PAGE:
From today's Trib. . . this has always been a pet-peeve of mine as it has such a negative impact on all the pedestrian tourist traffic. . .
Michigan Avenue bridge set to reclaim some of its ancient luster
Handrails, sidewalks will be restored over next six months, officials say
By James Janega
December 27, 2008
Beginning in January, the city will restore decorative handrails on the Michigan Avenue bridge to a design reminiscent of their original 1920s Beaux Arts pattern while also replacing sidewalks on the bridge with non-skid fiberglass decking.
The project will restore a stroke of beauty to one of the city's most iconic tourist and pedestrian landmarks and address one of Chicago's iciest river crossings. But it also promises to snarl pedestrian traffic for up to six months as first one side of the bridge and then the other is closed in the $3.5 million face-lift.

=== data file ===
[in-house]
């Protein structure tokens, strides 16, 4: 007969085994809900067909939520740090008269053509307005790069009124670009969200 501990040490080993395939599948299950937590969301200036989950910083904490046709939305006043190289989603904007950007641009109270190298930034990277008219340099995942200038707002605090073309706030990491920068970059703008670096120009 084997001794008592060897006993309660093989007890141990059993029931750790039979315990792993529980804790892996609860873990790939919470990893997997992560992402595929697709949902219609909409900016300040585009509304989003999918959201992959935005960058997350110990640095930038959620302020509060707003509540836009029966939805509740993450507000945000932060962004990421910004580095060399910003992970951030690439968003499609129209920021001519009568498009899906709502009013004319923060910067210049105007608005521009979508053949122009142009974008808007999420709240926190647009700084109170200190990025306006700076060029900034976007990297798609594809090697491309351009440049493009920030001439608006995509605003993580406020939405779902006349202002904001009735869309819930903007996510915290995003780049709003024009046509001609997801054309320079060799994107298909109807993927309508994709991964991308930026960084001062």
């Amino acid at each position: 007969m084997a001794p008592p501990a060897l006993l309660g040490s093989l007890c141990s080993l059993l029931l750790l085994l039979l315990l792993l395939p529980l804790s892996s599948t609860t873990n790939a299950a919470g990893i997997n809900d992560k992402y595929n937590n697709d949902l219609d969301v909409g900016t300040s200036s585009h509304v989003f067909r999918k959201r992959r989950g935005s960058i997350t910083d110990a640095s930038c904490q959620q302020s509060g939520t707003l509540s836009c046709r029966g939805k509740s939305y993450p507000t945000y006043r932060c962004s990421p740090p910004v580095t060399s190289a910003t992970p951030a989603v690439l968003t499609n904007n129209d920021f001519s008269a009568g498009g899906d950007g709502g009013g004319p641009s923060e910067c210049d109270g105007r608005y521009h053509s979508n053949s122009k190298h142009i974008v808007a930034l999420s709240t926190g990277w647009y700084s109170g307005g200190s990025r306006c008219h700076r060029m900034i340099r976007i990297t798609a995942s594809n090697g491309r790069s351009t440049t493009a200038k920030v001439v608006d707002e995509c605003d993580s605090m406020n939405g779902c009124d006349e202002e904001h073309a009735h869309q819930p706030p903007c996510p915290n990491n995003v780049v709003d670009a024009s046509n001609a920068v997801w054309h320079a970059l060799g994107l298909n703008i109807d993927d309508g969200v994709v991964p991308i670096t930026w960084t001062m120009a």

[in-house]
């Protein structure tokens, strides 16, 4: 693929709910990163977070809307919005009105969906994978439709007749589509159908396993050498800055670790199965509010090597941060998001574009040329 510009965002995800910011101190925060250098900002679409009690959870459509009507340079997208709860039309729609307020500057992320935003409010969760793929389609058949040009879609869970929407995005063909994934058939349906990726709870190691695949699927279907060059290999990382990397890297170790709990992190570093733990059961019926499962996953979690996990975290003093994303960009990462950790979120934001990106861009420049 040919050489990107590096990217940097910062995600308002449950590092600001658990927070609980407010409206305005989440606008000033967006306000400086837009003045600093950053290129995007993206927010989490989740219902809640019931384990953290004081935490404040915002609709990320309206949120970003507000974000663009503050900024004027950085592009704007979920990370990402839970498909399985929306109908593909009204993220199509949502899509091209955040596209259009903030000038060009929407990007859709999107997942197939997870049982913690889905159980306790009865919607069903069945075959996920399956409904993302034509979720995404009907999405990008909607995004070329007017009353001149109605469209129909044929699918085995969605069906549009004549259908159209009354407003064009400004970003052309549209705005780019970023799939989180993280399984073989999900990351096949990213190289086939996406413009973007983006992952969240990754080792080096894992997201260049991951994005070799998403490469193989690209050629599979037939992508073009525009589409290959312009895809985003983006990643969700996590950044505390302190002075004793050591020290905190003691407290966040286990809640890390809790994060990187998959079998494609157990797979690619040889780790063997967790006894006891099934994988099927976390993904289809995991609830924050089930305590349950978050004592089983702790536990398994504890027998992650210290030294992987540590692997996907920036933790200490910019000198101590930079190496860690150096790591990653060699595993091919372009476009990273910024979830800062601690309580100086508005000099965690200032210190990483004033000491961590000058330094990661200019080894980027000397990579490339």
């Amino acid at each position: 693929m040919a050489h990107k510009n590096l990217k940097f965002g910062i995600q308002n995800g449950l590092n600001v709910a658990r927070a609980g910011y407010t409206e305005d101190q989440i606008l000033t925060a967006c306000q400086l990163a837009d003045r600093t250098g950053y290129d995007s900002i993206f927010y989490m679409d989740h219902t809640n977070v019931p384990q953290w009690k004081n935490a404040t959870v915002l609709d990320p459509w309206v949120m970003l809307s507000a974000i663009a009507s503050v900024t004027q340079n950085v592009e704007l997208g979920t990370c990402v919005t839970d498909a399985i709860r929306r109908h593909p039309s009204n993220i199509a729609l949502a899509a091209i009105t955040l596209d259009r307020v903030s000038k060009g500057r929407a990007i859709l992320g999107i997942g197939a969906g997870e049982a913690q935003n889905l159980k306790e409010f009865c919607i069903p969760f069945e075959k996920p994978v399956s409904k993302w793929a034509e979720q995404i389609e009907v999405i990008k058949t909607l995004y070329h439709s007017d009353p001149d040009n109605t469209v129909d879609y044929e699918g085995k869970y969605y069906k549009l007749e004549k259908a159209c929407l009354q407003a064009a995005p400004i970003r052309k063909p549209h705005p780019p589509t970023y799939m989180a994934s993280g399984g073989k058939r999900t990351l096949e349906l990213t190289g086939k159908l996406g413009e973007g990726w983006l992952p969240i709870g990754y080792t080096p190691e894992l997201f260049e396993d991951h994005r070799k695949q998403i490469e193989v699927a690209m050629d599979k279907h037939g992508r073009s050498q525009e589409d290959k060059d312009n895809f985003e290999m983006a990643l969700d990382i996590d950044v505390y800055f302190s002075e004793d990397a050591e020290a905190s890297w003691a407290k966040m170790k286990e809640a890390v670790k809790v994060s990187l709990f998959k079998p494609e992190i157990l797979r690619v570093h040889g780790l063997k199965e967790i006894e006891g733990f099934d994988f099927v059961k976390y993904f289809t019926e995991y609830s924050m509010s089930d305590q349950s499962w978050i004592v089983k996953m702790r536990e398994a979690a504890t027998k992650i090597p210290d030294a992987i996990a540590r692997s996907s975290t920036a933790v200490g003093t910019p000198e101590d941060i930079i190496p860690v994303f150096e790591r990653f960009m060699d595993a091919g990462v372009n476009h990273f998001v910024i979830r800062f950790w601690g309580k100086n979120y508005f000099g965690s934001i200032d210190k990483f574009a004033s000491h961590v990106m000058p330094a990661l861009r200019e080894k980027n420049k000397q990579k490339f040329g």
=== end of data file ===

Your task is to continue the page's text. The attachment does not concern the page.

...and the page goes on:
"This is something that has been planned for at least a couple of years," said Chicago Department of Transportation spokesman Brian Steele. Because pedestrian counts are lower now, he added, "winter is a better time to handle this type of construction."
The bridge was designed by Chicago architect Edward Bennett. One of the first priorities of the plan was the double-deck bridge finished in 1920 to link the north side of Michigan Avenue with the southern end and downtown. The interlaced diamond pattern of the original railings will be recreated (though with smaller gaps in the lattice, bringing them up to modern code) as new deck plates are installed to reduce the ice-rink quality the bridge has had in recent years.
If Venice has its Bridge of Sighs, Chicago has on Michigan Avenue its Bridge of Muttered Curses. Four years ago, metal deck plates were covered with a polyurethane non-skid surface, Steele said. "Because of the high traffic on that bridge, it has deteriorated."
Though conceptually simple, renovating one of the city's landmark bascule-style bridges involves painstaking attention to detail. To open and close properly, the weight of each bridge leaf must be balanced with a counterweight hidden below the streets on either side of the river.